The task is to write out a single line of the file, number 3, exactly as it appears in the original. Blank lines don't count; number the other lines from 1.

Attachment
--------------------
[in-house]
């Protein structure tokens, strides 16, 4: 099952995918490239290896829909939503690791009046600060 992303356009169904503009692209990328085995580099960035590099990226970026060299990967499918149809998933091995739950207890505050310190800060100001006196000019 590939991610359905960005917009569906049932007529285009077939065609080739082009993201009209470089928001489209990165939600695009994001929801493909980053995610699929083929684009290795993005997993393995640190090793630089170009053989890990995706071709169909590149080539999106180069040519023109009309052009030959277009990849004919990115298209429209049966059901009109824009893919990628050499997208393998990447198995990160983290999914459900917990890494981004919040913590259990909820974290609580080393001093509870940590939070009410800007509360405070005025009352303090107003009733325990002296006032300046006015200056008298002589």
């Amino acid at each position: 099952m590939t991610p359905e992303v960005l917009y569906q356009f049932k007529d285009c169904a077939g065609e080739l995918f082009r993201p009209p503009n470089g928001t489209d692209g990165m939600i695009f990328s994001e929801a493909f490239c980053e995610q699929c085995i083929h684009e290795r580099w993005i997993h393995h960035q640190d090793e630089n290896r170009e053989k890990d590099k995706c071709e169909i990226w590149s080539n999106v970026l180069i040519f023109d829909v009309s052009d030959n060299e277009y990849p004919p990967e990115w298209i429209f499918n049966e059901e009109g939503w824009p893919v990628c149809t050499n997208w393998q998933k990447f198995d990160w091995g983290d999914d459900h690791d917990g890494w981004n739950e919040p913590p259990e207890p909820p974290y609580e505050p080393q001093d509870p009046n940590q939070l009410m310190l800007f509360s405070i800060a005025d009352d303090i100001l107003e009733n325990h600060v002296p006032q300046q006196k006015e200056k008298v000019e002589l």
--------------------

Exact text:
């Amino acid at each position: 099952m590939t991610p359905e992303v960005l917009y569906q356009f049932k007529d285009c169904a077939g065609e080739l995918f082009r993201p009209p503009n470089g928001t489209d692209g990165m939600i695009f990328s994001e929801a493909f490239c980053e995610q699929c085995i083929h684009e290795r580099w993005i997993h393995h960035q640190d090793e630089n290896r170009e053989k890990d590099k995706c071709e169909i990226w590149s080539n999106v970026l180069i040519f023109d829909v009309s052009d030959n060299e277009y990849p004919p990967e990115w298209i429209f499918n049966e059901e009109g939503w824009p893919v990628c149809t050499n997208w393998q998933k990447f198995d990160w091995g983290d999914d459900h690791d917990g890494w981004n739950e919040p913590p259990e207890p909820p974290y609580e505050p080393q001093d509870p009046n940590q939070l009410m310190l800007f509360s405070i800060a005025d009352d303090i100001l107003e009733n325990h600060v002296p006032q300046q006196k006015e200056k008298v000019e002589l």